Hefty dividend payouts derail energy transition

The global trend is that oil companies are slowly moving into renewables.
For representational purposes (File | Reuters)
For representational purposes (File | Reuters)

NEW DELHI: Large dividend declarations by state run oil companies have left them with little cash to diversify and invest in low carbon alternatives, Moody’s said on Monday.  

The rating agency added that while there has been significant investment in renewables by private and other state-run firms, the state-run oil companies have not been able to invest in this area. “The Indian government has also been extracting large shareholder payouts from its National oil companies (NOC) leaving little cash surplus for them to meaningfully invest in low carbon alternatives,” the rating agency said.

State-run oil explorer ONGC paid out a 140 per cent dividend in 2018-19, while it has already announced an interim dividend of 100 per cent for 2019-20. Similarly, Indian Oil paid a total of 92.5 per cent as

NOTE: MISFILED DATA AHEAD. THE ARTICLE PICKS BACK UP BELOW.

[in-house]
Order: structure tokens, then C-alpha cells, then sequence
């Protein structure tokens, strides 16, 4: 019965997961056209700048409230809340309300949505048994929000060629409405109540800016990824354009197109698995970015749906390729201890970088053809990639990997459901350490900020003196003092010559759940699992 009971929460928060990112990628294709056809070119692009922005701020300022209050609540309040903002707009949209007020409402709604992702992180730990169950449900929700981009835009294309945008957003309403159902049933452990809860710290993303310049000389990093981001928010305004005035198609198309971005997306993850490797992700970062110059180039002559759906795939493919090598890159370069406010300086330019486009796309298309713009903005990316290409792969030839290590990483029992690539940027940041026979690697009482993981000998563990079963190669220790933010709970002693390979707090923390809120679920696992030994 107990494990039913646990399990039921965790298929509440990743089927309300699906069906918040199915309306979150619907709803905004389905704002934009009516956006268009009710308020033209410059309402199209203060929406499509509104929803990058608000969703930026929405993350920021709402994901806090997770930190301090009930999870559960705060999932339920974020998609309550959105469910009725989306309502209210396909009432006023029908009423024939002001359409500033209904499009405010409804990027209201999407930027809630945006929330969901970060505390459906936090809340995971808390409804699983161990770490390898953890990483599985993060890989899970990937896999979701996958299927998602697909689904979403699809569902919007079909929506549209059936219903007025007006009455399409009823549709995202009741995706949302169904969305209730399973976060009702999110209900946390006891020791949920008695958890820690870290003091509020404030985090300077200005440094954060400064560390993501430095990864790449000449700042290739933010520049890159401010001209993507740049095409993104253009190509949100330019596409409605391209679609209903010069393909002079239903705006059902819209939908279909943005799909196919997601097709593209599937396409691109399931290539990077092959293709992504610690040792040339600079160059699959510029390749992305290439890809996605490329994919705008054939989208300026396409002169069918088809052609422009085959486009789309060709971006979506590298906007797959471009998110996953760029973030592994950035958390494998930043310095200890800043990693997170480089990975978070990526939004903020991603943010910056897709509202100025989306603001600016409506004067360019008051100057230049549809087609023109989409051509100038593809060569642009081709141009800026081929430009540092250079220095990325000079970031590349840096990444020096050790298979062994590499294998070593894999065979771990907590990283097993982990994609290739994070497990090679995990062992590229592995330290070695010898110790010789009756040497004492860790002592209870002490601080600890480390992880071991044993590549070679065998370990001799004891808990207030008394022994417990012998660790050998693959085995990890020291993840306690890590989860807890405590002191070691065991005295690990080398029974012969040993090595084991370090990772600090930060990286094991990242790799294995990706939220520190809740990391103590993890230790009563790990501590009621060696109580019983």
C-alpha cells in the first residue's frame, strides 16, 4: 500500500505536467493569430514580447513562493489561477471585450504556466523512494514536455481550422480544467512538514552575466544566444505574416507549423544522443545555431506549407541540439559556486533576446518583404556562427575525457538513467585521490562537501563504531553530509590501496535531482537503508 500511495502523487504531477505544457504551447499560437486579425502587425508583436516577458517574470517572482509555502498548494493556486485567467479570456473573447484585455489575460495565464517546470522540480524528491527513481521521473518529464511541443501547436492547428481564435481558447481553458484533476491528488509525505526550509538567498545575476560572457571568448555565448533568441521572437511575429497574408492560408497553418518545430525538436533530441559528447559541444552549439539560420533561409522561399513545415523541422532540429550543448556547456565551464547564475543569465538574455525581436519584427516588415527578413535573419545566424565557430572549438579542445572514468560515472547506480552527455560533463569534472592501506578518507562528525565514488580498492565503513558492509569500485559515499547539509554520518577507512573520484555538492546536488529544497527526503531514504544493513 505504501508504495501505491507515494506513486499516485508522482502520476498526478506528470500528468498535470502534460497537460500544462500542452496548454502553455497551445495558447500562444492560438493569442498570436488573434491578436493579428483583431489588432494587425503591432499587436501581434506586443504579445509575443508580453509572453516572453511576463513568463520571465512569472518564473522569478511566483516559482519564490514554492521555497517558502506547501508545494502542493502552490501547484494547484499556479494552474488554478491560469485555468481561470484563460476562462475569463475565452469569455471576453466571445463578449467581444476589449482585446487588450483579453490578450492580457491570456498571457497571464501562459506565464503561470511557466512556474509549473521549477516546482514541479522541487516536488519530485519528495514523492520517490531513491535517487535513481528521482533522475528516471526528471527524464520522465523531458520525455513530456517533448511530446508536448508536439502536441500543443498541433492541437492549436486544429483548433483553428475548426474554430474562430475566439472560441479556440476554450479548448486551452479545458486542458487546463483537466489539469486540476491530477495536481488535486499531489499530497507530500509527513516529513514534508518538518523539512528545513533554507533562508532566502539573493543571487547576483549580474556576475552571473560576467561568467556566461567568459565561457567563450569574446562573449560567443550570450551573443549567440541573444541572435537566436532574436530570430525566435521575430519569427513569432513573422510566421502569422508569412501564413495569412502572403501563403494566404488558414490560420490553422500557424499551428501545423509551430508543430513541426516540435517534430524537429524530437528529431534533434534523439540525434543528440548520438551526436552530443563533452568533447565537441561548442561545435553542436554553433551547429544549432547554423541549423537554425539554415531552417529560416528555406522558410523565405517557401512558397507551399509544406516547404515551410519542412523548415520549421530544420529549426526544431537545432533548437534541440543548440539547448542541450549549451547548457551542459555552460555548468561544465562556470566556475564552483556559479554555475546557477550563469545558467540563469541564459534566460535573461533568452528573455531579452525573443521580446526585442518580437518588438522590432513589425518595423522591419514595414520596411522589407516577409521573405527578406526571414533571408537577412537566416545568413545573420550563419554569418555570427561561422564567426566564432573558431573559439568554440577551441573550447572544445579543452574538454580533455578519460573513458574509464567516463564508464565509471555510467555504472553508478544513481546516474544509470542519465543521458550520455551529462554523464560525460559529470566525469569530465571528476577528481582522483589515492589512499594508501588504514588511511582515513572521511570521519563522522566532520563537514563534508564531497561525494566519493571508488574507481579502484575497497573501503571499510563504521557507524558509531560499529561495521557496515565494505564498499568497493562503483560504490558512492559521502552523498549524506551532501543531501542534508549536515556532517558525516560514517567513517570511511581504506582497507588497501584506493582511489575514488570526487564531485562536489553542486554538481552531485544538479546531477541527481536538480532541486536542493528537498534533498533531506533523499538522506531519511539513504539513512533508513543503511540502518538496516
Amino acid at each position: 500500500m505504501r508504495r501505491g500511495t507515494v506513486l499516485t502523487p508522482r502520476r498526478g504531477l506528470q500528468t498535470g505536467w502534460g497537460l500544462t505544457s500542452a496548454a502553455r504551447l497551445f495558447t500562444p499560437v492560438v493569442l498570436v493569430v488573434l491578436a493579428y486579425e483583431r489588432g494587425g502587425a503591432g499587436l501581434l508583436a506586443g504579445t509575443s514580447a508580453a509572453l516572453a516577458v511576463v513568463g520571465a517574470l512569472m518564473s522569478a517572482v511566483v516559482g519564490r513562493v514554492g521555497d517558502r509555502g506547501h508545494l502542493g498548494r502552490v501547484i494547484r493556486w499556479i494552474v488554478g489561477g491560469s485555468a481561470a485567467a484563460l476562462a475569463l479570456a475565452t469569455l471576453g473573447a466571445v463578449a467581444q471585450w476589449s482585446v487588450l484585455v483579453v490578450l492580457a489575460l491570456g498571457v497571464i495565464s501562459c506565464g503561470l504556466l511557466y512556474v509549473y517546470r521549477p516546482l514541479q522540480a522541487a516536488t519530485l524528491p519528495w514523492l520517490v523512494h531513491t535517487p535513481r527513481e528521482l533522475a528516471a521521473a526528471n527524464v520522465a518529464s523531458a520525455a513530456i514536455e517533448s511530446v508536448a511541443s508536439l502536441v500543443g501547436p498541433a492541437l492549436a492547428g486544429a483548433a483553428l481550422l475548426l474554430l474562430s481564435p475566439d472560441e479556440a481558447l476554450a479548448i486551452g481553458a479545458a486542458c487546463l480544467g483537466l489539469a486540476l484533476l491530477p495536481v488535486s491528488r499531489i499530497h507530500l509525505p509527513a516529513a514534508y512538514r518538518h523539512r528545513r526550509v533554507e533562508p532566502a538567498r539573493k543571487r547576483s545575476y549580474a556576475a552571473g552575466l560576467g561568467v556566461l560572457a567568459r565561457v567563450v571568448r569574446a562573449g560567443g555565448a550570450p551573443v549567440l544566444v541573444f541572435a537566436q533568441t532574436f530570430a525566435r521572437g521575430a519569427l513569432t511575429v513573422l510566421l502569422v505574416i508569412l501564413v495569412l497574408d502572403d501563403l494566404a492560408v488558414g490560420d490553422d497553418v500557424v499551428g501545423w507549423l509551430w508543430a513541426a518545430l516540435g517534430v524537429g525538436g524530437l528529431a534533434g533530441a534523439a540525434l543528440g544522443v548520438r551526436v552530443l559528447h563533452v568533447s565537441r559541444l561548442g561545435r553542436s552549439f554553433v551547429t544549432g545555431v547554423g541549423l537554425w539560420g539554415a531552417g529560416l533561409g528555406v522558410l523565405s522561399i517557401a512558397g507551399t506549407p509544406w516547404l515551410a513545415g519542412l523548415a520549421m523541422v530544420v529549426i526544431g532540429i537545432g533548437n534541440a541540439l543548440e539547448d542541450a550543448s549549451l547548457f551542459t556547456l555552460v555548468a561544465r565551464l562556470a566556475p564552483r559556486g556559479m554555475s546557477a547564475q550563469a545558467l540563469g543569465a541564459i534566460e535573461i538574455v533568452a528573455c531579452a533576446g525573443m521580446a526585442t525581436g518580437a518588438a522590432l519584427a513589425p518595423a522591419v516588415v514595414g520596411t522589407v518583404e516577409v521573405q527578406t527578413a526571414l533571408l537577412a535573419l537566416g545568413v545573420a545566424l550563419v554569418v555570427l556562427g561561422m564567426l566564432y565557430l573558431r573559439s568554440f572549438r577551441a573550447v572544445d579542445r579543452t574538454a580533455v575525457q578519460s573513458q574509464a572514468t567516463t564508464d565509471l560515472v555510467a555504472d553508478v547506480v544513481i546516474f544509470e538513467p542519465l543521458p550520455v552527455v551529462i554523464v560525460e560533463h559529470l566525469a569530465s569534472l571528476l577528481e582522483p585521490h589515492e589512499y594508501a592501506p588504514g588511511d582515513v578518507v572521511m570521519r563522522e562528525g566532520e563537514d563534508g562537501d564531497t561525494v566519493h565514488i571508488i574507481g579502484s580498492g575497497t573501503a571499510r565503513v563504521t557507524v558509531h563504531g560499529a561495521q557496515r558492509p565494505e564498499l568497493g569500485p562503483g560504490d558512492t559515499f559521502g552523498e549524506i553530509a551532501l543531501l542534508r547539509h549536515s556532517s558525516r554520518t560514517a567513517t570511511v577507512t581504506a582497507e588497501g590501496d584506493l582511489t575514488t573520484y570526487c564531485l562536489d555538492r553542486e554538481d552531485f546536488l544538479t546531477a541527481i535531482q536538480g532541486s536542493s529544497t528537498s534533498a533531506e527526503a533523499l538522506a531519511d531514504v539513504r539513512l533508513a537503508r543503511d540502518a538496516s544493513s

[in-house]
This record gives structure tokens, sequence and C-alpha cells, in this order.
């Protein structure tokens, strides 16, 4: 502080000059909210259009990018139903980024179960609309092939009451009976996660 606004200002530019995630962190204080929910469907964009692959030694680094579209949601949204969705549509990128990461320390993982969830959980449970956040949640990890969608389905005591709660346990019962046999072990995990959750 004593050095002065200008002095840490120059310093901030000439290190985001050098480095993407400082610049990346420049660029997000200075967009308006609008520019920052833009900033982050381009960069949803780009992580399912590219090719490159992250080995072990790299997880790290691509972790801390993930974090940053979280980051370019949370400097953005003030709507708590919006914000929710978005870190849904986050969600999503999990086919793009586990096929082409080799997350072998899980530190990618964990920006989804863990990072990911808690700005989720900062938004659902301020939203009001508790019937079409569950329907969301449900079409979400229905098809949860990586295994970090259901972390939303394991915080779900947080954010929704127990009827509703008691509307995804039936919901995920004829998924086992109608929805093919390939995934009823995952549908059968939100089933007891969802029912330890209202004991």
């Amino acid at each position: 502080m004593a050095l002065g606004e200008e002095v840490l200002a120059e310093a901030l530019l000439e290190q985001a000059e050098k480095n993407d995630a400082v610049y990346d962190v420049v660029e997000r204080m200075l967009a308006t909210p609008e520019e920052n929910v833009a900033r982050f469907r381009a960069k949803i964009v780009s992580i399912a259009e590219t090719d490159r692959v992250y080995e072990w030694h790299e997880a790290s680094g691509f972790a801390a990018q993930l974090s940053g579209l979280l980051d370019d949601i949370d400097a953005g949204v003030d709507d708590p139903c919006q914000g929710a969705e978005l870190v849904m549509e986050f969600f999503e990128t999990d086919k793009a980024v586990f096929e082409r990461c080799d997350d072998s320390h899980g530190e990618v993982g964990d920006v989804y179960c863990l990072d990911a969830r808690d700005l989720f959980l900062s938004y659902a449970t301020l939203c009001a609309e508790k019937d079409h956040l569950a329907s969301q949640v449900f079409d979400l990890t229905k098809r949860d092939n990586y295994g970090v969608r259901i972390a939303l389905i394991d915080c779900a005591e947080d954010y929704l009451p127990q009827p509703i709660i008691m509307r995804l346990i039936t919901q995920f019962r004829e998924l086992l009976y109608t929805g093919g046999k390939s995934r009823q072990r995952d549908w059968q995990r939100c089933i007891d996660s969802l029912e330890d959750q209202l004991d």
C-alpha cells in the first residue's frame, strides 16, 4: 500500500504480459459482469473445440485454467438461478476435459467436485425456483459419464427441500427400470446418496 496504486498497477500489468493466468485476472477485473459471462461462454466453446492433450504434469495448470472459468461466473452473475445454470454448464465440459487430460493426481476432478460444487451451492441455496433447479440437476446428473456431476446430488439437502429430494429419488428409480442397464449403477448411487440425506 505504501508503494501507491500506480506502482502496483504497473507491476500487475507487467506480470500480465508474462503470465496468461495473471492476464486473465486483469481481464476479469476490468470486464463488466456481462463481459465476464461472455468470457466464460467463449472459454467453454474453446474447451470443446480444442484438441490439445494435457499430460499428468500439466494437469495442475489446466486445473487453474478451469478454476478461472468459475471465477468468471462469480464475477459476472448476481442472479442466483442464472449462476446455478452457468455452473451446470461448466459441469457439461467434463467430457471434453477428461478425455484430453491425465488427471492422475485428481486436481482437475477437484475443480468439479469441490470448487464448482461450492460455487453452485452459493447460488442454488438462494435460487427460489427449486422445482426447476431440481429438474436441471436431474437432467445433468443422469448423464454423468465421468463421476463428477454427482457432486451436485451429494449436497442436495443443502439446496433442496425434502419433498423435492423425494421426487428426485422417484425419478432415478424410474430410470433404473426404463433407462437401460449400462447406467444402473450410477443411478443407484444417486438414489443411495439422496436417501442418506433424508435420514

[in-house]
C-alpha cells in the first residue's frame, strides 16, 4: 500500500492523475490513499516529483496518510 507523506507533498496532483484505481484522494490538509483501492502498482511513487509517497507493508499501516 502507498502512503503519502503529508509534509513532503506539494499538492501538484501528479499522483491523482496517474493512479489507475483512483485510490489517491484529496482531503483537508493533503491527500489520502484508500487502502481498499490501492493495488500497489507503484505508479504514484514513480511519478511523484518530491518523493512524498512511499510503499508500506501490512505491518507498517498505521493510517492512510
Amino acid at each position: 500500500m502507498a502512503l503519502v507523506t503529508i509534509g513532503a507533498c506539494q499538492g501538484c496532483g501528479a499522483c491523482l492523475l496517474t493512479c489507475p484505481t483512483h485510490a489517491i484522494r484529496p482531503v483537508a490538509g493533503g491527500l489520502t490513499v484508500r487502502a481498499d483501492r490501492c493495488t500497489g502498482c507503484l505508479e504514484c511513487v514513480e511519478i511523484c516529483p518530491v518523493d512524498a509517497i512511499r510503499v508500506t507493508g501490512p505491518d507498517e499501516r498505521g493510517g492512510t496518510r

dividend for 2018-19 and an interim dividend of 42.5 per cent for 2019-2020. 

The global trend is that oil companies are slowly moving into renewables. Nearly $9 billion will be invested by Norwegian state run firm Equinor. While French major Total plans to double its gross global renewable energy capacity to six gigawatts (GW) from just a year ago. Moody’s said that though India’s energy strategy aims to reduce its hydrocarbon imports by increasing use of renewables, “however, India’s consumption of fossil fuels, under its stated policies, will continue to increase and so will its imports of oil and gas until at least 2040.” 

India is the world’s third-largest consumer of oil.“Given that the country expects its consumption of oil and gas to continue to increase, the government is unlikely to authorize a meaningful change in the business model of its NOCs,” it said, adding “If the prices of oil and gas decline, following an accelerated or disorderly carbon transition, to such an extent that makes capital structures of these companies unsustainable, we expect the NOCs to rely on support from the government.”

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